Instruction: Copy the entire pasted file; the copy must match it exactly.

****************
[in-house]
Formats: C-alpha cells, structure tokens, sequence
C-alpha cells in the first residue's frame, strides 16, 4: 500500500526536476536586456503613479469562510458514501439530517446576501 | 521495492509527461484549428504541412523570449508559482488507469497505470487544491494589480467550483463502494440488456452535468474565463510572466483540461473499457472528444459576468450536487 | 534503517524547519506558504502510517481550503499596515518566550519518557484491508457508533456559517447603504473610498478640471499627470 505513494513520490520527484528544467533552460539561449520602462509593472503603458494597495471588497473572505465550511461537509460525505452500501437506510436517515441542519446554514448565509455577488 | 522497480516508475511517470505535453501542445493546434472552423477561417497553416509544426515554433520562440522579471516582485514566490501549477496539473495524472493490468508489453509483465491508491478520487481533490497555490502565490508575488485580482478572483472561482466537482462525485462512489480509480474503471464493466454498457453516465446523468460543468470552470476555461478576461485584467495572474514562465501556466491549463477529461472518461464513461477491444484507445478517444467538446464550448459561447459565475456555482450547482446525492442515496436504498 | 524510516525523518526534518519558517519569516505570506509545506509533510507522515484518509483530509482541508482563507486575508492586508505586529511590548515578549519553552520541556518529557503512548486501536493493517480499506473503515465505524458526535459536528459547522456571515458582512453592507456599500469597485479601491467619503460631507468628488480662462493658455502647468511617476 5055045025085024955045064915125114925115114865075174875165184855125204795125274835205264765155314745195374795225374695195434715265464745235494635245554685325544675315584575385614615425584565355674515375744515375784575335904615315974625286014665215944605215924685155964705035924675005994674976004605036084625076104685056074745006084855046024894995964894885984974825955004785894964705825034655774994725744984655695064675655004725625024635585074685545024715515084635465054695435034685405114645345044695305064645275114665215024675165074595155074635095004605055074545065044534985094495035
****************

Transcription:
[in-house]
Formats: C-alpha cells, structure tokens, sequence
C-alpha cells in the first residue's frame, strides 16, 4: 500500500526536476536586456503613479469562510458514501439530517446576501 | 521495492509527461484549428504541412523570449508559482488507469497505470487544491494589480467550483463502494440488456452535468474565463510572466483540461473499457472528444459576468450536487 | 534503517524547519506558504502510517481550503499596515518566550519518557484491508457508533456559517447603504473610498478640471499627470 505513494513520490520527484528544467533552460539561449520602462509593472503603458494597495471588497473572505465550511461537509460525505452500501437506510436517515441542519446554514448565509455577488 | 522497480516508475511517470505535453501542445493546434472552423477561417497553416509544426515554433520562440522579471516582485514566490501549477496539473495524472493490468508489453509483465491508491478520487481533490497555490502565490508575488485580482478572483472561482466537482462525485462512489480509480474503471464493466454498457453516465446523468460543468470552470476555461478576461485584467495572474514562465501556466491549463477529461472518461464513461477491444484507445478517444467538446464550448459561447459565475456555482450547482446525492442515496436504498 | 524510516525523518526534518519558517519569516505570506509545506509533510507522515484518509483530509482541508482563507486575508492586508505586529511590548515578549519553552520541556518529557503512548486501536493493517480499506473503515465505524458526535459536528459547522456571515458582512453592507456599500469597485479601491467619503460631507468628488480662462493658455502647468511617476 5055045025085024955045064915125114925115114865075174875165184855125204795125274835205264765155314745195374795225374695195434715265464745235494635245554685325544675315584575385614615425584565355674515375744515375784575335904615315974625286014665215944605215924685155964705035924675005994674976004605036084625076104685056074745006084855046024894995964894885984974825955004785894964705825034655774994725744984655695064675655004725625024635585074685545024715515084635465054695435034685405114645345044695305064645275114665215024675165074595155074635095004605055074545065044534985094495035